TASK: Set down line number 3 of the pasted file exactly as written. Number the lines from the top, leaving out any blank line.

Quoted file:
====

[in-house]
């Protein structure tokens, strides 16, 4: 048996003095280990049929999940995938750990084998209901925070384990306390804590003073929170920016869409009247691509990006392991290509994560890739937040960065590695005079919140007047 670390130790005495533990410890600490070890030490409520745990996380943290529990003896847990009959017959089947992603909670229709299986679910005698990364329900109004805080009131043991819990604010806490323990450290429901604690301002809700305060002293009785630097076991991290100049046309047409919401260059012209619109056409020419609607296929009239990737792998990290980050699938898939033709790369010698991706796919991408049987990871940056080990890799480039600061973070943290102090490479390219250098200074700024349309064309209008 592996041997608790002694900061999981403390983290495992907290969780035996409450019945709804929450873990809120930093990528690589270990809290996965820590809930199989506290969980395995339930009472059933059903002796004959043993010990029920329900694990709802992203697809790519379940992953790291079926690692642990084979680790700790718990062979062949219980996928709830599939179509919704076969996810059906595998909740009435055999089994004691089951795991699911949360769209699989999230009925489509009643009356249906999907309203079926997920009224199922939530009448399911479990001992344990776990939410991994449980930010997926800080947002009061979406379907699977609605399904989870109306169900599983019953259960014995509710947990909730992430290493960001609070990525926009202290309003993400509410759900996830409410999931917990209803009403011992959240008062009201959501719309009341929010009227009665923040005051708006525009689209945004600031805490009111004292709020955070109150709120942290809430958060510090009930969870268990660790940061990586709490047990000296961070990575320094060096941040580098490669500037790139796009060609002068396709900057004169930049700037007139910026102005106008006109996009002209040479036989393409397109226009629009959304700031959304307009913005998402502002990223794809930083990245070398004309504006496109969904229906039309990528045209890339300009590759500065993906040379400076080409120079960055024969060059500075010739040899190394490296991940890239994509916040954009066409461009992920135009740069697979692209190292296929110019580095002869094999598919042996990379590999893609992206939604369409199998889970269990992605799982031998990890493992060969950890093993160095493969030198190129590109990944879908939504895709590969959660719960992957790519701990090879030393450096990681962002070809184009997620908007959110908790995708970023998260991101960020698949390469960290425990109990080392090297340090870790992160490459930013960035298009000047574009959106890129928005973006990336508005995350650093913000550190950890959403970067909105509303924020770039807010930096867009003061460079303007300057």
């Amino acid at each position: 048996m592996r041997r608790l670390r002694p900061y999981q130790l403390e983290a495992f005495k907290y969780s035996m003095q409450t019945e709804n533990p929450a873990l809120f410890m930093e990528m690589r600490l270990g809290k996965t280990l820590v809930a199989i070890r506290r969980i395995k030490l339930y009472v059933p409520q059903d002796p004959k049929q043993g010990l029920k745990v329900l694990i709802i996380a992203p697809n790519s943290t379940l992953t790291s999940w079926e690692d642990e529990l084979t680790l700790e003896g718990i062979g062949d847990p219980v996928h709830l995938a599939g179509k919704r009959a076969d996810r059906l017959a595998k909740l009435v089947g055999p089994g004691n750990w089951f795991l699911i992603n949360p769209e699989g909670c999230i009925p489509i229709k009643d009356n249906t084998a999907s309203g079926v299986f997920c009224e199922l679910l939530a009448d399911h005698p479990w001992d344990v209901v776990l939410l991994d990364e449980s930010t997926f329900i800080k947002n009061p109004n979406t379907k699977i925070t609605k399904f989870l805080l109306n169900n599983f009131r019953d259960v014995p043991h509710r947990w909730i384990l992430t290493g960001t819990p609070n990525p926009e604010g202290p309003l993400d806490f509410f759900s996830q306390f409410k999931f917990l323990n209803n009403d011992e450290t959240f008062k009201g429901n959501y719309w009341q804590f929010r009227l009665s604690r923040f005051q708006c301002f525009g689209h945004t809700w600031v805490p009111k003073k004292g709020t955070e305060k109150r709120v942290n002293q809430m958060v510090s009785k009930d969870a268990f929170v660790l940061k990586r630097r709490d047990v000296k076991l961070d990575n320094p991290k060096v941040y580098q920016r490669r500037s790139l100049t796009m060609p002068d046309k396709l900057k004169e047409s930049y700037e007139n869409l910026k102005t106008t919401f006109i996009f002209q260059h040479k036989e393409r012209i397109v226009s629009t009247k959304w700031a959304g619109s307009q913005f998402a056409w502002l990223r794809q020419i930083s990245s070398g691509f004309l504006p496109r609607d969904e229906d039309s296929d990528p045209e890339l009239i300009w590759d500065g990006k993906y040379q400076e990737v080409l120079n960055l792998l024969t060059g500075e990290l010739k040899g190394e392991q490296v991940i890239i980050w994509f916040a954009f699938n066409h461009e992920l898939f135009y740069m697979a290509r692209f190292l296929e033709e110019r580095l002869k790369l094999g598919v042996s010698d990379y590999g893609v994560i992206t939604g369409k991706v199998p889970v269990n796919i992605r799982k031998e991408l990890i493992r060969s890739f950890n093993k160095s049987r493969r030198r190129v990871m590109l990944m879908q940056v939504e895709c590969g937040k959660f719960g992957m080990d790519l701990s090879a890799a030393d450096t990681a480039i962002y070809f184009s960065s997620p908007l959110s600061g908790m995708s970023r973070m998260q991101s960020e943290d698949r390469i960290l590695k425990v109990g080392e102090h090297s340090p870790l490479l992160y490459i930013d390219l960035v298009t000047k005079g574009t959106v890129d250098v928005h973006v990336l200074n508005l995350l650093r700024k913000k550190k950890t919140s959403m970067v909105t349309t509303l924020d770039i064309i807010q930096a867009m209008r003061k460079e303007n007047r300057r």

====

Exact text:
């Amino acid at each position: 048996m592996r041997r608790l670390r002694p900061y999981q130790l403390e983290a495992f005495k907290y969780s035996m003095q409450t019945e709804n533990p929450a873990l809120f410890m930093e990528m690589r600490l270990g809290k996965t280990l820590v809930a199989i070890r506290r969980i395995k030490l339930y009472v059933p409520q059903d002796p004959k049929q043993g010990l029920k745990v329900l694990i709802i996380a992203p697809n790519s943290t379940l992953t790291s999940w079926e690692d642990e529990l084979t680790l700790e003896g718990i062979g062949d847990p219980v996928h709830l995938a599939g179509k919704r009959a076969d996810r059906l017959a595998k909740l009435v089947g055999p089994g004691n750990w089951f795991l699911i992603n949360p769209e699989g909670c999230i009925p489509i229709k009643d009356n249906t084998a999907s309203g079926v299986f997920c009224e199922l679910l939530a009448d399911h005698p479990w001992d344990v209901v776990l939410l991994d990364e449980s930010t997926f329900i800080k947002n009061p109004n979406t379907k699977i925070t609605k399904f989870l805080l109306n169900n599983f009131r019953d259960v014995p043991h509710r947990w909730i384990l992430t290493g960001t819990p609070n990525p926009e604010g202290p309003l993400d806490f509410f759900s996830q306390f409410k999931f917990l323990n209803n009403d011992e450290t959240f008062k009201g429901n959501y719309w009341q804590f929010r009227l009665s604690r923040f005051q708006c301002f525009g689209h945004t809700w600031v805490p009111k003073k004292g709020t955070e305060k109150r709120v942290n002293q809430m958060v510090s009785k009930d969870a268990f929170v660790l940061k990586r630097r709490d047990v000296k076991l961070d990575n320094p991290k060096v941040y580098q920016r490669r500037s790139l100049t796009m060609p002068d046309k396709l900057k004169e047409s930049y700037e007139n869409l910026k102005t106008t919401f006109i996009f002209q260059h040479k036989e393409r012209i397109v226009s629009t009247k959304w700031a959304g619109s307009q913005f998402a056409w502002l990223r794809q020419i930083s990245s070398g691509f004309l504006p496109r609607d969904e229906d039309s296929d990528p045209e890339l009239i300009w590759d500065g990006k993906y040379q400076e990737v080409l120079n960055l792998l024969t060059g500075e990290l010739k040899g190394e392991q490296v991940i890239i980050w994509f916040a954009f699938n066409h461009e992920l898939f135009y740069m697979a290509r692209f190292l296929e033709e110019r580095l002869k790369l094999g598919v042996s010698d990379y590999g893609v994560i992206t939604g369409k991706v199998p889970v269990n796919i992605r799982k031998e991408l990890i493992r060969s890739f950890n093993k160095s049987r493969r030198r190129v990871m590109l990944m879908q940056v939504e895709c590969g937040k959660f719960g992957m080990d790519l701990s090879a890799a030393d450096t990681a480039i962002y070809f184009s960065s997620p908007l959110s600061g908790m995708s970023r973070m998260q991101s960020e943290d698949r390469i960290l590695k425990v109990g080392e102090h090297s340090p870790l490479l992160y490459i930013d390219l960035v298009t000047k005079g574009t959106v890129d250098v928005h973006v990336l200074n508005l995350l650093r700024k913000k550190k950890t919140s959403m970067v909105t349309t509303l924020d770039i064309i807010q930096a867009m209008r003061k460079e303007n007047r300057r």